Pig’s feet are a common ingredient in Taiwanese cuisine, and several of the Big Gourmand establishments in the MICHELIN Guide Taipei Taichung 2021 boast pork trotter specialties.
In Taichung, Bib Gourmand eatery Fu Din Wang (Central) specializes in pig trotters sourced fresh from local farms where the pigs are reared to a sizable 130kg and produce high quality meat with unbeatable flavor and texture.
Another Taichung establishment that retains its Bib Gourmand distinction this year is Fu Juang Yuan, which keeps its juicy whole pork trotters simmering all day long in a flavorsome marinade that locks in all the flavor and juices in the meat so that when you cut into it, “it’s like cutting into a watermelon and having all its juices flow out”.
The signature dish at Taipei Bib Gourmand establishment My Tsao is marinated pork knuckles, made by gently braising gelatinous hock and trotters until the meat is tender and the sauce rich and sticky so that diners can’t help but finish a whole bowl of noodles with it.
Common Cooking Methods
In Taiwan, pork trotters are usually cooked in two methods: braising, like at the places mentioned above, and stewing. Trotters may first be fried in oil then braised in a marinade of soy sauce, sugar, and spices to create a saucy dish that is eaten with rice, or stewed in water until the liquid and meat are milky white, then enjoyed dipped in a sauce of chilies, garlic, and soy sauce. Rich and indulgent or clean and refreshing, each style has its own fans.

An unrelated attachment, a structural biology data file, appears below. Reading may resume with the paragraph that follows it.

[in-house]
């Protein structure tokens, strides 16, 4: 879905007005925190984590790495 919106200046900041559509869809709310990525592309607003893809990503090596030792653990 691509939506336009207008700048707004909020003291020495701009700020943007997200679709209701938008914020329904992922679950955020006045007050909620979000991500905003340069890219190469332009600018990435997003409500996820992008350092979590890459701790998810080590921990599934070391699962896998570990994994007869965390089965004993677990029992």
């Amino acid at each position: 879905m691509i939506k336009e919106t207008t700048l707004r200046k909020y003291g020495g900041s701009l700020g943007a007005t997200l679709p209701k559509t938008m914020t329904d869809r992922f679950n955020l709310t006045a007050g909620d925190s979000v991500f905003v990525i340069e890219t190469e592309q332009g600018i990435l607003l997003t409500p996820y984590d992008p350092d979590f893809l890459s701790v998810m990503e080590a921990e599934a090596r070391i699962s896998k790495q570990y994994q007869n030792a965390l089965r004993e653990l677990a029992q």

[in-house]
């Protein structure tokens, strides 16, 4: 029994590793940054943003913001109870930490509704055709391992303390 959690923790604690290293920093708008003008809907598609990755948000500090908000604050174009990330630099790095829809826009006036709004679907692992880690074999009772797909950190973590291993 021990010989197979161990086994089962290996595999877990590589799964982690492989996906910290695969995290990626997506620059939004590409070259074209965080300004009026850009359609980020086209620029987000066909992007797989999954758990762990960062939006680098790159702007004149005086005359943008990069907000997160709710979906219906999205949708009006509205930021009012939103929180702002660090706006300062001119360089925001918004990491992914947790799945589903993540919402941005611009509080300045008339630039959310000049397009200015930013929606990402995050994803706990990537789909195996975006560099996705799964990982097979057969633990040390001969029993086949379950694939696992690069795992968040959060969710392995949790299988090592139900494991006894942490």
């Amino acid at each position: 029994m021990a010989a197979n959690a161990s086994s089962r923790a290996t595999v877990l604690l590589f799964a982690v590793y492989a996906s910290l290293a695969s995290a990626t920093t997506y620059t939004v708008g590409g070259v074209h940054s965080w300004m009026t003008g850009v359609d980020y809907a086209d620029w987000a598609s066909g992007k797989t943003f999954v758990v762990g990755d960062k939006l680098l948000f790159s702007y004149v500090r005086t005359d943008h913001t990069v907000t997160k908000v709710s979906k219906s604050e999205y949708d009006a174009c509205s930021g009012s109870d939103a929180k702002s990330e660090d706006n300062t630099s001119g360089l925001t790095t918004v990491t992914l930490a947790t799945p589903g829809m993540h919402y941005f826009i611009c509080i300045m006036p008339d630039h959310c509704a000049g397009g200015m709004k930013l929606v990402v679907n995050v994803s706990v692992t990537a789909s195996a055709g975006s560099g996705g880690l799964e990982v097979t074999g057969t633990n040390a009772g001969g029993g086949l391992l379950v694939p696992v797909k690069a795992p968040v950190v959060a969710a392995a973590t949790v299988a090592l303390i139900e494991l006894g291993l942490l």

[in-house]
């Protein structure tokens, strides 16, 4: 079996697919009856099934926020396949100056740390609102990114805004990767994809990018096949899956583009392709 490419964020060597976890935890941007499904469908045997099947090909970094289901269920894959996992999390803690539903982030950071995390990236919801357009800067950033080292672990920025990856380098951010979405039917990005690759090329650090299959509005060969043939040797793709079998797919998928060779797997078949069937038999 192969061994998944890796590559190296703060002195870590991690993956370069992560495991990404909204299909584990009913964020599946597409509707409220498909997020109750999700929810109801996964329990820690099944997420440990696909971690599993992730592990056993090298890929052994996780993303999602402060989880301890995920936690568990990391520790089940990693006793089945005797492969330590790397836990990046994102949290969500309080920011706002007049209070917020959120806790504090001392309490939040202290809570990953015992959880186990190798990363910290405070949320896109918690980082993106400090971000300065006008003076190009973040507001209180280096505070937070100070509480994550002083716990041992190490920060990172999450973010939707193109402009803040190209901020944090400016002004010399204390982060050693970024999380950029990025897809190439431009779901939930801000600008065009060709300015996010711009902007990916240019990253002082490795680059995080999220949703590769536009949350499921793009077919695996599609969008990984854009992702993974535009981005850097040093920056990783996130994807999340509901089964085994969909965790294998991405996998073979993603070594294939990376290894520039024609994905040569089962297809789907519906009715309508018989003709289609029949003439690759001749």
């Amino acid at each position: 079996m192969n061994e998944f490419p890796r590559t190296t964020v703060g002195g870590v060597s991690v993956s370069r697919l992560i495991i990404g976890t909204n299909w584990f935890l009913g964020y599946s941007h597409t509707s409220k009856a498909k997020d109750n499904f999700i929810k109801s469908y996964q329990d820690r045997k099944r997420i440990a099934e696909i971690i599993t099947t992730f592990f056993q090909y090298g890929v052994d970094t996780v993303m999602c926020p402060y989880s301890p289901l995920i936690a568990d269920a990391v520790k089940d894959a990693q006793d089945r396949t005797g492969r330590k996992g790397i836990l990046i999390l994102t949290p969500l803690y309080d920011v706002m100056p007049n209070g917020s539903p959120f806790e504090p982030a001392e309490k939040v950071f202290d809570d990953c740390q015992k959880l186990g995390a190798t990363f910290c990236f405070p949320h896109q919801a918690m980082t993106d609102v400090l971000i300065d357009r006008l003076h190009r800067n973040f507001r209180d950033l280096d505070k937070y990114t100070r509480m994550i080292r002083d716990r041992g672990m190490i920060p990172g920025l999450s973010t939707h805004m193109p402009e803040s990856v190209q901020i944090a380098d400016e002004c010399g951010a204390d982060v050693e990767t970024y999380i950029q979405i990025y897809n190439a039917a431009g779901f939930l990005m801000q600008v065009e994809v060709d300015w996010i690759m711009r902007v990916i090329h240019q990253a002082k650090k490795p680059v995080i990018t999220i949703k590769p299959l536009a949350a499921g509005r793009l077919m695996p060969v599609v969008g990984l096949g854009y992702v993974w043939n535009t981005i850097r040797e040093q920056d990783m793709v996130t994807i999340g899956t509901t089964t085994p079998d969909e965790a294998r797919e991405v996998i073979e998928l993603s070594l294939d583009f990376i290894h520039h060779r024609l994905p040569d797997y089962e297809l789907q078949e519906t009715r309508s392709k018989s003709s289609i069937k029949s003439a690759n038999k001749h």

In Taiwanese terms, a leg of pork has several different cuts: the feet or trotter, with its hooves, skin and tendons are known as kha-tsiam; further up, the hock is known is tiong-khoo where the bones, meat, and tendons are what is used in braised and stewed dishes; kut-lun refers to the knee joint while the ligament and cartilage within it is also known as the “tiger’s paw”, which is often braised and served at banquets. Finally the back portion of the shank end on the hind legs is known as thui-khoo, where there is more fat and thicker skin, which is most often fried then braised.
Pork tendons are also a delicacy that can be sun-dried then used in dishes like Buddha Jumps Over the Wall and in soups. Though the tendons can be reserved for other culinary purposes, many traditional shops will boast that they do not remove the tendons because removing them affects the quality and thus the price of the trotter meat. Colloquially known as “rat meat”, the meat in the hind legs are often served as a minced topping in soup or dry noodle dishes, or sliced in bento boxes, while the thigh bones are an indispensable base in stocks and soups.
Cultural symbolism and practices
In Taiwan, pork trotters are also consumed on special occasions. For example, pork trotters stewed with peanuts are a must-have during the postpartum confinement period because it is believed to be nutritious for new mothers and aid in lactation. Birthdays in the past were more often celebrated with pork trotters in noodles than with birthday cakes, the noodles served long and uncut to symbolize longevity.
Consuming pig’s feet is also symbolic of changing one’s luck: those released from prison would step over a charcoal stove and eat pig’s feet noodles to mark the removal of bad luck. In Taichung, pork trotter noodle shops are often found near temples where superstition dictates that the bowl needs to be moved and turned around its place before diners can pick up the chopsticks to tuck in, to represent a complete turn of luck.
This article was written by Chen Jingyi and translated by Rachel Tan. The original article can be viewed here.